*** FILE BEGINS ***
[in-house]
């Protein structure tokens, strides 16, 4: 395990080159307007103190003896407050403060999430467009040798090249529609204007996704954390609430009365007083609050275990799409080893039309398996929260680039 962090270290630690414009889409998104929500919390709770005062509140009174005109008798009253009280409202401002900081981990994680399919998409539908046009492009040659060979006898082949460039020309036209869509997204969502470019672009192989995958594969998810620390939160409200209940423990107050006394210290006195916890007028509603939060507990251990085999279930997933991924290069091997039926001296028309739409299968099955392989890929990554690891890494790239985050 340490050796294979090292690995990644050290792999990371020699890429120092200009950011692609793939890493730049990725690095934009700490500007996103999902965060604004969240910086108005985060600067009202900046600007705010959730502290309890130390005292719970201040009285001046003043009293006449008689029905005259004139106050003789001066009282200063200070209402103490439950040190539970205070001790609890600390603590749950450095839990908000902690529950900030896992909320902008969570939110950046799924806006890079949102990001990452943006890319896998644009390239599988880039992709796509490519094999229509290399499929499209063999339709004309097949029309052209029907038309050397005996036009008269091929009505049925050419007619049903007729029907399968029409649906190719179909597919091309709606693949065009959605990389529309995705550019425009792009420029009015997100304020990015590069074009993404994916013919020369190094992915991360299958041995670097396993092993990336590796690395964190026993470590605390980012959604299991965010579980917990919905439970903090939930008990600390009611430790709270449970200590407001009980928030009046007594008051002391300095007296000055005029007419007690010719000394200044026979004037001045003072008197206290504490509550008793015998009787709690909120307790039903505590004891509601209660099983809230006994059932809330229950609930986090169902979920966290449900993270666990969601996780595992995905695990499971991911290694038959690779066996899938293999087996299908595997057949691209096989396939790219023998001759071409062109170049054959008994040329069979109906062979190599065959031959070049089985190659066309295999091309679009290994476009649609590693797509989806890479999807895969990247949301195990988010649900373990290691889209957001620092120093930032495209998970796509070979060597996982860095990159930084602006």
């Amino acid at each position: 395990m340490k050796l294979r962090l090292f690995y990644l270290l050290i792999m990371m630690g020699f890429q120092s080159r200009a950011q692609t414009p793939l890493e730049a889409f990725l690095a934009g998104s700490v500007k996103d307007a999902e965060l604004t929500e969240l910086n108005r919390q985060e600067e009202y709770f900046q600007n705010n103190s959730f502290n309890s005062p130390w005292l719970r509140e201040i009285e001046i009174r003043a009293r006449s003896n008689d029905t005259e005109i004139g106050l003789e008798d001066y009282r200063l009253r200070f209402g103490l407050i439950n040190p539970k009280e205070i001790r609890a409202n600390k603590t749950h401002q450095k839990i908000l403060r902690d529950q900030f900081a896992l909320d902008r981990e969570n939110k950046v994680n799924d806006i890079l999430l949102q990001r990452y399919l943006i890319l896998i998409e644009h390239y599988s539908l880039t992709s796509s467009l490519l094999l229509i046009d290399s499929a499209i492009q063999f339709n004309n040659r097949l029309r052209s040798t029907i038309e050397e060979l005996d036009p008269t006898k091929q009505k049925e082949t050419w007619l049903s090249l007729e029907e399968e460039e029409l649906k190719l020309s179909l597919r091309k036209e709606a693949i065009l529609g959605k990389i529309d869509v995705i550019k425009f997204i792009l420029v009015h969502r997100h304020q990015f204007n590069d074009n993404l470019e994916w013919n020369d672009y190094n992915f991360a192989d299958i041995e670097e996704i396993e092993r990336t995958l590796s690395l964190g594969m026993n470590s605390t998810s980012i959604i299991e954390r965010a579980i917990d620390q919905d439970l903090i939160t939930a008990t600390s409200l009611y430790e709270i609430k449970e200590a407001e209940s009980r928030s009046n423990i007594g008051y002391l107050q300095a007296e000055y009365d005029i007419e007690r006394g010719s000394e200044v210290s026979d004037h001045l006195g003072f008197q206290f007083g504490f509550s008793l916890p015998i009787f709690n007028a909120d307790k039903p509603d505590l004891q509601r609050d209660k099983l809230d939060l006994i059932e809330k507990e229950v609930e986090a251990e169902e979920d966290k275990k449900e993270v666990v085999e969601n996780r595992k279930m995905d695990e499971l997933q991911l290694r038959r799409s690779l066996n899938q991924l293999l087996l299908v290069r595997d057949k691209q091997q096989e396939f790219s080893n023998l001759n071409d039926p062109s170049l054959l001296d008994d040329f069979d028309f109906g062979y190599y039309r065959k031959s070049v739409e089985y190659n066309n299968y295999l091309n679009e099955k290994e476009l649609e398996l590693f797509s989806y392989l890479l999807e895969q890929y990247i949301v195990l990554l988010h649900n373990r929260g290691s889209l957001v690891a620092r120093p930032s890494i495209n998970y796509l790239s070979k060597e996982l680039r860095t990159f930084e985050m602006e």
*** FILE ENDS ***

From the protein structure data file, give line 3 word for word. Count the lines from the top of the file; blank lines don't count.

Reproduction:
């Amino acid at each position: 395990m340490k050796l294979r962090l090292f690995y990644l270290l050290i792999m990371m630690g020699f890429q120092s080159r200009a950011q692609t414009p793939l890493e730049a889409f990725l690095a934009g998104s700490v500007k996103d307007a999902e965060l604004t929500e969240l910086n108005r919390q985060e600067e009202y709770f900046q600007n705010n103190s959730f502290n309890s005062p130390w005292l719970r509140e201040i009285e001046i009174r003043a009293r006449s003896n008689d029905t005259e005109i004139g106050l003789e008798d001066y009282r200063l009253r200070f209402g103490l407050i439950n040190p539970k009280e205070i001790r609890a409202n600390k603590t749950h401002q450095k839990i908000l403060r902690d529950q900030f900081a896992l909320d902008r981990e969570n939110k950046v994680n799924d806006i890079l999430l949102q990001r990452y399919l943006i890319l896998i998409e644009h390239y599988s539908l880039t992709s796509s467009l490519l094999l229509i046009d290399s499929a499209i492009q063999f339709n004309n040659r097949l029309r052209s040798t029907i038309e050397e060979l005996d036009p008269t006898k091929q009505k049925e082949t050419w007619l049903s090249l007729e029907e399968e460039e029409l649906k190719l020309s179909l597919r091309k036209e709606a693949i065009l529609g959605k990389i529309d869509v995705i550019k425009f997204i792009l420029v009015h969502r997100h304020q990015f204007n590069d074009n993404l470019e994916w013919n020369d672009y190094n992915f991360a192989d299958i041995e670097e996704i396993e092993r990336t995958l590796s690395l964190g594969m026993n470590s605390t998810s980012i959604i299991e954390r965010a579980i917990d620390q919905d439970l903090i939160t939930a008990t600390s409200l009611y430790e709270i609430k449970e200590a407001e209940s009980r928030s009046n423990i007594g008051y002391l107050q300095a007296e000055y009365d005029i007419e007690r006394g010719s000394e200044v210290s026979d004037h001045l006195g003072f008197q206290f007083g504490f509550s008793l916890p015998i009787f709690n007028a909120d307790k039903p509603d505590l004891q509601r609050d209660k099983l809230d939060l006994i059932e809330k507990e229950v609930e986090a251990e169902e979920d966290k275990k449900e993270v666990v085999e969601n996780r595992k279930m995905d695990e499971l997933q991911l290694r038959r799409s690779l066996n899938q991924l293999l087996l299908v290069r595997d057949k691209q091997q096989e396939f790219s080893n023998l001759n071409d039926p062109s170049l054959l001296d008994d040329f069979d028309f109906g062979y190599y039309r065959k031959s070049v739409e089985y190659n066309n299968y295999l091309n679009e099955k290994e476009l649609e398996l590693f797509s989806y392989l890479l999807e895969q890929y990247i949301v195990l990554l988010h649900n373990r929260g290691s889209l957001v690891a620092r120093p930032s890494i495209n998970y796509l790239s070979k060597e996982l680039r860095t990159f930084e985050m602006e």